Systems & Languages

AI Programming Systems & Languages - Programming for AI

"It is an interesting time to be an AI researcher. Computer speeds and capacities have increased to the point that tasks that used to take days can now be done in seconds. The pervasive role of computers in everyday life has emphasized the need for people and computers to co-exist and, one hopes, complement rather than hinder each other. Within the field of AI itself, we now have a solid understanding of many of the core issues. AI concepts like search, planning, learning, natural language, and so on have mature theoretical underpinnings and extensive practical histories. In many cases we understand just how hard some of these problems are to solve, and in these cases we often have a good understanding of how approximate solutions can be found and what the tradeoffs are in using them. Supported by these two trends, it is now possible to build AI systems that actually perform tasks that people find difficult (and that require intelligence, however exactly you define it) in reasonable amounts of time."
George Ferguson and James Allen

An AI system is an orchestrated performance, not unlike a Broadway musical. Both come to life as the result of the choreographed interplay of diverse parts. In the theater, the music and words, scenery and lighting, actors and dancers, all interact to create a purposeful experience. Similarly, the system hardware of your desktop PC sets the stage on which software technologies such as voice recognition, web access, text-to-speech, and 3-D image generators, perform their roles as directed by a complex computer program. The choice of a programming language also has its theatrical counterpart. The decision as to whether the concept should be embodied within a musical, an opera, or drama, obviously sets parameters for what can and cannot be done.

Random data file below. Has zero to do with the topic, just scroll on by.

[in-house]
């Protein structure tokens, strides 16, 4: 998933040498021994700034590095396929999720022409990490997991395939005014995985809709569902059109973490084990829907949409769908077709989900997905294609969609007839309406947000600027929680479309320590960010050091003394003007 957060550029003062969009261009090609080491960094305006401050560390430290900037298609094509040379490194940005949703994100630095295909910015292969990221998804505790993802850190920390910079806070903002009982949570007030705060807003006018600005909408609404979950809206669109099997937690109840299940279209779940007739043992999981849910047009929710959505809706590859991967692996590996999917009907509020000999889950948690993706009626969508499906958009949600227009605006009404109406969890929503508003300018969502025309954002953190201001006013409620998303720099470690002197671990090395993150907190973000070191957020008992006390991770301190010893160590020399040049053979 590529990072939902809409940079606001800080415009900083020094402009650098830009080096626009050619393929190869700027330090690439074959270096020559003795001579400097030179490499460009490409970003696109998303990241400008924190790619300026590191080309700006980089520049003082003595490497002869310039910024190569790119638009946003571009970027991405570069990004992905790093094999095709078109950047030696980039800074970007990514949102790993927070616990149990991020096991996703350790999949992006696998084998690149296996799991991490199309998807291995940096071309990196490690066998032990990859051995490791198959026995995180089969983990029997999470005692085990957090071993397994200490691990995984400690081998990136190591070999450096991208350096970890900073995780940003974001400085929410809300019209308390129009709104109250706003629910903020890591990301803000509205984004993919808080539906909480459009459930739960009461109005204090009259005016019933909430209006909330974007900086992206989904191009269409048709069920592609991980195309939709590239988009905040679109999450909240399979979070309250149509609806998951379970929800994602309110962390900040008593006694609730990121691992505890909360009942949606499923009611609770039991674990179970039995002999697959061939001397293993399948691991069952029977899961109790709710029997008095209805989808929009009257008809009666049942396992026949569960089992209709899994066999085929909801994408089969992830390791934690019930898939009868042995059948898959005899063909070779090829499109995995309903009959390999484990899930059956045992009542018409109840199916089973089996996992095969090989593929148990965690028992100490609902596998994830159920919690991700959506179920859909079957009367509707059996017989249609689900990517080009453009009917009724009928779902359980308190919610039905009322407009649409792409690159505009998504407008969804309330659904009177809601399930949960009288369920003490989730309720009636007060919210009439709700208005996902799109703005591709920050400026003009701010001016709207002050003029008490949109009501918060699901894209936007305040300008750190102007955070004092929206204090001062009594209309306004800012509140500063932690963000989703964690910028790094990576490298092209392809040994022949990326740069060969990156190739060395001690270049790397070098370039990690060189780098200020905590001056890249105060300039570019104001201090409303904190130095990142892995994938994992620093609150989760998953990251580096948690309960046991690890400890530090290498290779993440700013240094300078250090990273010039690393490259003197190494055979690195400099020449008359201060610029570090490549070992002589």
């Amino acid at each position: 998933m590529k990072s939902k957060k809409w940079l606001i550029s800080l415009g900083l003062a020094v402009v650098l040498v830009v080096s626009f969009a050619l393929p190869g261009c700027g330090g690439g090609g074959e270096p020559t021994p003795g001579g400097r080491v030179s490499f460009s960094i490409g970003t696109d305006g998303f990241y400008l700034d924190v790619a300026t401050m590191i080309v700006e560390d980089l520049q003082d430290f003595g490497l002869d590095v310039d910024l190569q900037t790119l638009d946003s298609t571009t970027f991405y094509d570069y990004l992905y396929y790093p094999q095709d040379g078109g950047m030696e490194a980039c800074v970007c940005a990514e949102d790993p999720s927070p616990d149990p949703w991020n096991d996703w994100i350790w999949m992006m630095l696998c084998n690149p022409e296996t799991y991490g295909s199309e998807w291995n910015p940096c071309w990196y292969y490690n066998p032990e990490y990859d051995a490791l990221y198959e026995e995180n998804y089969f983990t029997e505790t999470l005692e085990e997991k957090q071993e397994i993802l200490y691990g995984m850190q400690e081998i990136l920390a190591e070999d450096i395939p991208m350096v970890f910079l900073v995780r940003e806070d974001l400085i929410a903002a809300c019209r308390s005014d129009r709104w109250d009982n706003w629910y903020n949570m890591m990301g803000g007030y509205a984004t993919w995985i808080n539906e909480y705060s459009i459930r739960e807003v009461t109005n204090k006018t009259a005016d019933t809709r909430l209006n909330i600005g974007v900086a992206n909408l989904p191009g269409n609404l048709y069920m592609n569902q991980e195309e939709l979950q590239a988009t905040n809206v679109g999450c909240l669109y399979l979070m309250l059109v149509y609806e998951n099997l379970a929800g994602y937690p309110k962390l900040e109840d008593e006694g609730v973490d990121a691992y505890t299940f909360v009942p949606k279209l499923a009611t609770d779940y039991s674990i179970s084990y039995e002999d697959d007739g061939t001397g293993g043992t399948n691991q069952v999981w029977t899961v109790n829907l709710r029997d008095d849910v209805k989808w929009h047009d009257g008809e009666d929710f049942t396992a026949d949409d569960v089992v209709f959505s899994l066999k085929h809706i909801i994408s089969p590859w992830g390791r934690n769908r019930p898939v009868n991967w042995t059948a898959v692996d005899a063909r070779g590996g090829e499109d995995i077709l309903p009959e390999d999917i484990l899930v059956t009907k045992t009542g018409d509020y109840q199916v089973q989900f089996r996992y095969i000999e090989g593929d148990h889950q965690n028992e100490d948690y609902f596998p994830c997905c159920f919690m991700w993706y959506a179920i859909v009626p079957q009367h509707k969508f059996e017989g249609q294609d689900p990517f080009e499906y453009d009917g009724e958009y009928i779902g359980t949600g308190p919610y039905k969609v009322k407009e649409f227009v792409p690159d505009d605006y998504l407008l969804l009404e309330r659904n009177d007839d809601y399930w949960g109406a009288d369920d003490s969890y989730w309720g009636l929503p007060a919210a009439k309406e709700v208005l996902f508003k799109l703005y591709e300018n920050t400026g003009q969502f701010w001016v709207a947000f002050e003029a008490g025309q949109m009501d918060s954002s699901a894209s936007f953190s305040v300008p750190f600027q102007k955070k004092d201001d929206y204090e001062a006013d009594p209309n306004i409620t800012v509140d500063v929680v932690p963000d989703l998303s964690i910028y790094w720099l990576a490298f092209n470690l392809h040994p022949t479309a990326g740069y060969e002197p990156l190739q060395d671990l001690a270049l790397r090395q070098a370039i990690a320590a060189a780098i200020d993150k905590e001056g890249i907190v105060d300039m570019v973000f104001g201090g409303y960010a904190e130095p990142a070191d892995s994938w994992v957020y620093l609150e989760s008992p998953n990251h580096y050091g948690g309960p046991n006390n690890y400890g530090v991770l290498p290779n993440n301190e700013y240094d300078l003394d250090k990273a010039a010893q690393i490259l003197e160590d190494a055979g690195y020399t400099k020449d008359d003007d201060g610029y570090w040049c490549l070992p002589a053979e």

The choice to write it in English, French, Spanish or Italian will determine how many of the cast, crew and audience will understand it without translation, and if translation is provided, will meaning be lost. A programmer faces similar decisions when choosing a programming language. The language must be capable of representing the necessary concepts and it must be able to be understood by the other system components. After all, you wouldn't use a language developed for robot navigation to program a system designed to decode music...or would you ?

And just as advancements in construction and acoustics changed the shape of theater architecture, and the introduction of wireless microphones made possible new staging options, the universe of systems and languages is evolving on every level such that it offers increasingly spectacular performances. For example:

  • the personal computer, which greatly expanded the audience;
  • time sharing, which allows truly interactive programs;
  • list processing languages, which expanded the scope of programs from numerical calculation to symbolic reasoning; * cheap memory, which allows programs to become very large;
  • interactive graphics chips, which make computer games and virtual reality possible;
  • standard image formats, which allow incorporating images in programs; and,
  • inexpensive mass storage, which allows programs to store and access huge amounts of data.

AI scientists are key players in this dynamic environment, where yesterday's dreams are today's realities, and today's dreams are being worked on.

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